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August 09, 2007



One? :)

Did the reduction of vulnerabilities reduce risk? If not, I have a hard time seeing how the CIO in the example can express value for that effort.


huh, good points. I recall several classes in b-school about how to make the metrics mean something, be measurable, and simple all at the same time. They were boring classes, I guess I missed their importance.

OTOH, in the techie industry, making up the metrics is a time-honoured tradition. Is this limited to IT, I wonder?

I never connected the two together, but that's a good observation.

John S. Quarterman

Another thing I heard was several people calling for security people to get MBAs. From Iang's comment, it sounds like business people find this topic boring, too, and while some technical people think explaining numbers means making them up, some business people assume technical people just make up the numbers anyway.

What we have here is a failure to communicate.

And meanwhile the black hats are winning.


Being the one who said "just tell me what to count" it is clear to me that my intentions were misunderstood by you and (perhaps many) others at the conference. I don't understand why someone at a metrics conference wanting specifics about metrics (and speaking colloquially) could be seen as only caring about numbers. It has never been true. Numbers are a means to an end that is more objective and useful than the current state of affairs. Speaking as one with years of business experience, I have heard (and recommended) the "talk like the business talks" line for years and it is almost always true and meaningless at the same time when expressed as an excuse, for example, not to provide useful information to the executives themselves. And that was essentially what the panelist was saying. Did you happen to notice that we were at a metrics conference and there was not a single specific metric mentioned there that was strategic and business-like?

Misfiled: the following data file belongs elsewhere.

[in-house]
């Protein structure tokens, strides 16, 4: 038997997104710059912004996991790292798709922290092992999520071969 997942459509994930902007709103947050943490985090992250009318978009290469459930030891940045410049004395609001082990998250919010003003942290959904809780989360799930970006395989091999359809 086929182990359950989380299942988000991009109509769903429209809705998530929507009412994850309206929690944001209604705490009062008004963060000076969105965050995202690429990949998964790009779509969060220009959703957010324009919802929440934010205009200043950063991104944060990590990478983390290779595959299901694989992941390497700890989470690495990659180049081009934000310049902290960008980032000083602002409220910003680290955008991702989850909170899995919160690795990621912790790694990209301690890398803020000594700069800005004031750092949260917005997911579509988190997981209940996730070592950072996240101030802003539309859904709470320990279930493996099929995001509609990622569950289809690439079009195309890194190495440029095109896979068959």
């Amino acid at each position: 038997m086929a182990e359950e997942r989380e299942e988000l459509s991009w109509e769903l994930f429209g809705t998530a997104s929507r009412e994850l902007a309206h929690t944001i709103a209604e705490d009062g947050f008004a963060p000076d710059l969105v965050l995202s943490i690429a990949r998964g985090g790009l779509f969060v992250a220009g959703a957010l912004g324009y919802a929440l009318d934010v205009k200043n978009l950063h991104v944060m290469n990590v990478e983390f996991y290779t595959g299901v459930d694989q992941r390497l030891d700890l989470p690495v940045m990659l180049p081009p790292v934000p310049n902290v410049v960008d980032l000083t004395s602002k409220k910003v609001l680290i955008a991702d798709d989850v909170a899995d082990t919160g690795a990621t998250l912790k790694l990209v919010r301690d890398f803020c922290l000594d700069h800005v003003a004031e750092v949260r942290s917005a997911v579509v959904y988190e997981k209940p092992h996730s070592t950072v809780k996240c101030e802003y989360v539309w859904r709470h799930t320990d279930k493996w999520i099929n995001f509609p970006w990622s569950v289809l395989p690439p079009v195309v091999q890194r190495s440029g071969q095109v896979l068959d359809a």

John S. Quarterman

Hi Pete,

If you'd been the only one who expressed such a sentiment, I'd go with your interpretation as the most useful one. However, it became clear in discussions with people after the break that there really is a disconnect between those who just want to measure and those who want information executives can use.

"Did you happen to notice that we were at a metrics conference and there was not a single specific metric mentioned there that was strategic and business-like?"

Why yes, yes I did. I think we're in agreement that that's the problem.

However, I don't see CEOs dictating a list of publications to use for PR and then spelling out exactly how to phrase the PR to get them to pick it up. In such a case, why bother having a VP of Marketing? Yet this seems to be the situation for security.

However, as I mentioned after their talk, I think at least one of the presenters was really close to strategic and business-like metrics.

More on that in a blog post.


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